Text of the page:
Fertility 101 - The Fertility Journey

Published: 15/09/2022

An overview of the fertility cycle, timeline, IVF practicalities, and the overall fertility process.

Everyone’s fertility journey is unique, so please try not to compare yours with someone else’s, even your sister’s. This is something important to keep in mind because everybody’s journey is different, and can begin at any point in life. In this article we’ll explore what we mean by the fertility journey, as well as share timelines and practicalities of reaching out for fertility support.


What is Infertility?

Infertility Is defined by NICE (2018) Guidelines as a failure to conceive after one to two years of unprotected sexual intercourse. This definition is further broken down into two categories: primary infertility, and secondary infertility. 

  • Primary infertility is for couples who have never conceived even in a previous relationship. 
  • Secondary infertility is for couples who have previously conceived. 

The Fertility Journey

How long your fertility journey will take no one can tell, but there are two ways to start down the path: through the NHS or through a private clinic. The difference being whether your treatment and investigations are self-funded or paid for.

Fertility and the NHS

Through the NHS, your GP is your first point of contact. But, you will have to wait the requisite 1-2 years of trying to conceive before being sent for fertility investigations or have a referral to a fertility clinic. And depending where you live, unfortunately you're not always guaranteed free fertility treatment. It can be a postcode lottery with different boroughs funding fertility treatment, where others don’t. 

However, if you choose to self-fund your fertility journey you do not need to wait before reaching out for fertility support. 

Private fertility clinics

If you choose to go down this route, the first step is choosing which fertility clinic to go with. And often with a private fertility clinic, the process moves as quickly as you want it to as you are paying for it.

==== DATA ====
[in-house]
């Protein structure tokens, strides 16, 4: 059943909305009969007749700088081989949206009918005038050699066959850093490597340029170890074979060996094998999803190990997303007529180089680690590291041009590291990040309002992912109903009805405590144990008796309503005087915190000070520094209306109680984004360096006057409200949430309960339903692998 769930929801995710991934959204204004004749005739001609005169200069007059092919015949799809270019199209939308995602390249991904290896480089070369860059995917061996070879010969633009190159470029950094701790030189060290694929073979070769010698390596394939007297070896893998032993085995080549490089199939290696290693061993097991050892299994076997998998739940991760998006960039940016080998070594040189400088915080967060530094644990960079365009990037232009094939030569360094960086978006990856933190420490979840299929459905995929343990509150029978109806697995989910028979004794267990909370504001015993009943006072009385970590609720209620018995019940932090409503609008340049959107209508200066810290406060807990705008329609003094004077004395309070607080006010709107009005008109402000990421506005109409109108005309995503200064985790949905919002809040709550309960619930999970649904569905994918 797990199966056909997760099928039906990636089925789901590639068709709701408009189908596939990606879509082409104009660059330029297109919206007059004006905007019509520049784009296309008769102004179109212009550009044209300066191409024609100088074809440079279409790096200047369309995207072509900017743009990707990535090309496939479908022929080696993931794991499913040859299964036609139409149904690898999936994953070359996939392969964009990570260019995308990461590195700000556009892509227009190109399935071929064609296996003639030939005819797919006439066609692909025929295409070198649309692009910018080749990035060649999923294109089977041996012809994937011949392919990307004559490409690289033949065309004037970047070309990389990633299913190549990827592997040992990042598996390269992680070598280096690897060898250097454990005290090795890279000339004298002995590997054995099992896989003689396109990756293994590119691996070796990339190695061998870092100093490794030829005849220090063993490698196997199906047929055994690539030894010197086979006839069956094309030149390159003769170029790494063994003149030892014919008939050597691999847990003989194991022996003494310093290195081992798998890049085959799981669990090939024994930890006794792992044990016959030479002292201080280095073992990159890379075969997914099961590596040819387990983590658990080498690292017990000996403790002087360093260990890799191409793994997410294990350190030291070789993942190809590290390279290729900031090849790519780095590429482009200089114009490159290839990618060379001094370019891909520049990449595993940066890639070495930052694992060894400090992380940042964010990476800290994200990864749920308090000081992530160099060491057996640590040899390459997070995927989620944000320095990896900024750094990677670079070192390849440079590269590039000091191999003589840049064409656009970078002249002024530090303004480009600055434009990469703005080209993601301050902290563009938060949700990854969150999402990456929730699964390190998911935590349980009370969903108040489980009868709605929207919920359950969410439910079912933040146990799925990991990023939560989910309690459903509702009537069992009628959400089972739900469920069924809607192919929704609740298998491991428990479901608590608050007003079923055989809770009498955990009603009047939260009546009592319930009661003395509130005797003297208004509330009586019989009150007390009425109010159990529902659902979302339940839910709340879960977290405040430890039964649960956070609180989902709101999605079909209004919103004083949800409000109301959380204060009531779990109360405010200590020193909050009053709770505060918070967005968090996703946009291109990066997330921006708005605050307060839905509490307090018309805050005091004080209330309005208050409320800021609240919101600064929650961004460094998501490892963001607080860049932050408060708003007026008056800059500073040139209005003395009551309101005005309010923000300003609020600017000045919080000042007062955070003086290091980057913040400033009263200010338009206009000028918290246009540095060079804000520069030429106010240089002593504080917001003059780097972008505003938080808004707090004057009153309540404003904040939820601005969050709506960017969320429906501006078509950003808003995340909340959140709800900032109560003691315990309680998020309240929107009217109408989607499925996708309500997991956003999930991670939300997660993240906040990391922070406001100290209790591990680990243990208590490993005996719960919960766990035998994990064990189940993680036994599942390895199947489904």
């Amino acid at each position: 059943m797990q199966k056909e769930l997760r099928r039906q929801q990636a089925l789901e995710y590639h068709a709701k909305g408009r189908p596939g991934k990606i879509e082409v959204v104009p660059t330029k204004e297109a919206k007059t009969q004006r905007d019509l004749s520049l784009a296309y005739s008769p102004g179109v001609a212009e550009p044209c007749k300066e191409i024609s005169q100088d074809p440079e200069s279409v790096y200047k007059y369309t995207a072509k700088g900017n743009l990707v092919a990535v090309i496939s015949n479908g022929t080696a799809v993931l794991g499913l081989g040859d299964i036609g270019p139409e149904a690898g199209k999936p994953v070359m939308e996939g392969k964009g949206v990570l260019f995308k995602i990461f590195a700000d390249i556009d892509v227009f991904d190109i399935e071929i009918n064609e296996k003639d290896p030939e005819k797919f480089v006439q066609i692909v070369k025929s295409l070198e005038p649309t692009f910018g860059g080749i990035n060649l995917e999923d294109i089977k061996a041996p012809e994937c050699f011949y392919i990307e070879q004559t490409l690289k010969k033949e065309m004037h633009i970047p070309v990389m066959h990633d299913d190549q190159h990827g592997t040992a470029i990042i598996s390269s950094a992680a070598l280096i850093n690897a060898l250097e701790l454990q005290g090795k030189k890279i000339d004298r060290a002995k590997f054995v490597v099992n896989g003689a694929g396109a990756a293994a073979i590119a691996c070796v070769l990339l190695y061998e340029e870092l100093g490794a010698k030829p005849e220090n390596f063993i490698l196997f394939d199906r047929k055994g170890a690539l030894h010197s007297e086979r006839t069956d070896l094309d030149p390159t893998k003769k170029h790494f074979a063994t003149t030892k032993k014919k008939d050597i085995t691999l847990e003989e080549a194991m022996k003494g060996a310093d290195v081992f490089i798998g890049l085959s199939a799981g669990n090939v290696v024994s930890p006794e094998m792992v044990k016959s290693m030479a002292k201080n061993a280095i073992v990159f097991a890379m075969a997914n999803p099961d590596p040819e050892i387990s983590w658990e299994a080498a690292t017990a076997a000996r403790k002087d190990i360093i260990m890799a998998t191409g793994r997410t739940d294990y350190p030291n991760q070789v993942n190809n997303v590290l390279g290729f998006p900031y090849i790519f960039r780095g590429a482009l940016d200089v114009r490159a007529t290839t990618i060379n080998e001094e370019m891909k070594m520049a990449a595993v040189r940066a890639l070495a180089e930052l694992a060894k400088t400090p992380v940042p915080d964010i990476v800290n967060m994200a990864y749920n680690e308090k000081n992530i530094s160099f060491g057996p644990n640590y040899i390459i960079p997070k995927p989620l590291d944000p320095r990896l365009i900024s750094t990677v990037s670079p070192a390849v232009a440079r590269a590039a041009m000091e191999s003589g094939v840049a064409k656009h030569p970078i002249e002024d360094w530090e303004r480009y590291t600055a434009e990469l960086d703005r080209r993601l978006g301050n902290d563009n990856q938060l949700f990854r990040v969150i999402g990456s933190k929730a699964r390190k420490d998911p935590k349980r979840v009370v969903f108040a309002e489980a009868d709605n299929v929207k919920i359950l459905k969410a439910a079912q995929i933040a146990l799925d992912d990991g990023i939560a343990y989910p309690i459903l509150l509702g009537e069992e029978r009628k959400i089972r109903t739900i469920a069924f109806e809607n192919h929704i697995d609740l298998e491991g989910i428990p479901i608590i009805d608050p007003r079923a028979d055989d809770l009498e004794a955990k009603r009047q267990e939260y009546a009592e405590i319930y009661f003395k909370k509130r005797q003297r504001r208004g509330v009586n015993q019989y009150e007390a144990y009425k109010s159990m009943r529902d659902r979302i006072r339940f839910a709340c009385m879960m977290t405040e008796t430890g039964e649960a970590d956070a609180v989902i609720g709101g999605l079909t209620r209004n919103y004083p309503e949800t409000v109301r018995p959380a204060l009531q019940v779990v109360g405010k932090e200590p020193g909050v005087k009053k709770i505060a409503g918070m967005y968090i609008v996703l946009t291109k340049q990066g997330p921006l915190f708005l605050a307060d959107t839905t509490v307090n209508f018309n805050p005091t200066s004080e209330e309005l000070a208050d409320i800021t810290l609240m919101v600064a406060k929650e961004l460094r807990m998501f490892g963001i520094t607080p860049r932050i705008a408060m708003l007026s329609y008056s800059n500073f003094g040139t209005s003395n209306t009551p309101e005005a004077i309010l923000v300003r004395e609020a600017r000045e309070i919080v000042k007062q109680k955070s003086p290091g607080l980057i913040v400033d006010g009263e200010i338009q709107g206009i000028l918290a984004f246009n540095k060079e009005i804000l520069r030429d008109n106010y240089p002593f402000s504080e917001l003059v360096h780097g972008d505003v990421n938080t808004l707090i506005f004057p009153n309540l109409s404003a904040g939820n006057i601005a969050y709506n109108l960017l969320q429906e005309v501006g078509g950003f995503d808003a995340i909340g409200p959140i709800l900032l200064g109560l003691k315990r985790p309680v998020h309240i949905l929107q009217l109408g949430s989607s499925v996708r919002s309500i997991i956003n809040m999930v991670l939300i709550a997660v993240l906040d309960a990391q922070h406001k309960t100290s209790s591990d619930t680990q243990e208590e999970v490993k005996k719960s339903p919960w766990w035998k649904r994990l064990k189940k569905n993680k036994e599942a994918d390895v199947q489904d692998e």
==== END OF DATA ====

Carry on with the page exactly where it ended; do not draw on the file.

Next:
The common process for fertility treatment includes: 

  • Initial consultation 
  • Investigations 
  • Follow up consultation 
  • Decide on treatment plan 
  • Start cycle

Initial investigations for a woman may include: 

  • Blood tests (AMH, FSH, LH, PROG,) 
  • Transvaginal/abdominal scans 
  •  Hycosy/ HSG 
  • STI check

Further investigations during treatment may include: 

  • Rubella Immunity status 
  • Thyroid function test 
  • Full blood count 
  • Virology ( HIV, HEP B, HEP C)

For men the tests might include: 

  • Semen analysis 
  • STI check

Exploring fertility treatment

The fertility treatment suggested by your consultant or doctor will be dependent on the outcome of investigations, the different levels of treatment options, and they’re invasiveness. Which route you go down will be a shared decision between you as a couple and the clinician. 

Bear in mind that fertility treatment can be intense, with multiple visits to the clinic during a treatment cycle. These visits tend to be in the morning and can be as frequent as every other day. 

This is something to take into serious consideration when considering going down the fertility path as appointments need to be weaved around the hustle and bustle of daily life, including work, school drops, commutes etc.

What is a treatment cycle?

Most treatment cycles start on day one of your menstrual cycle. In a regular natural cycle, you will have a bleed on day one (your period). Your body will then start to grow a follicle. 11-16 days later you will ovulate. Two weeks post ovulation, if you’re not pregnant, you will have another bleed. 

Fertility treatments

In fertility treatment, scans, medications, and instructions are given during your cycle to increase/improve chances of conception or to preserve your eggs. These scans, medications, and instructions take place within the treatment cycle agreed upon with your clinician. 

Treatments can include Ovulation Induction, Intrauterine Insemination, In Vitro fertilisation, or Egg Freezing.

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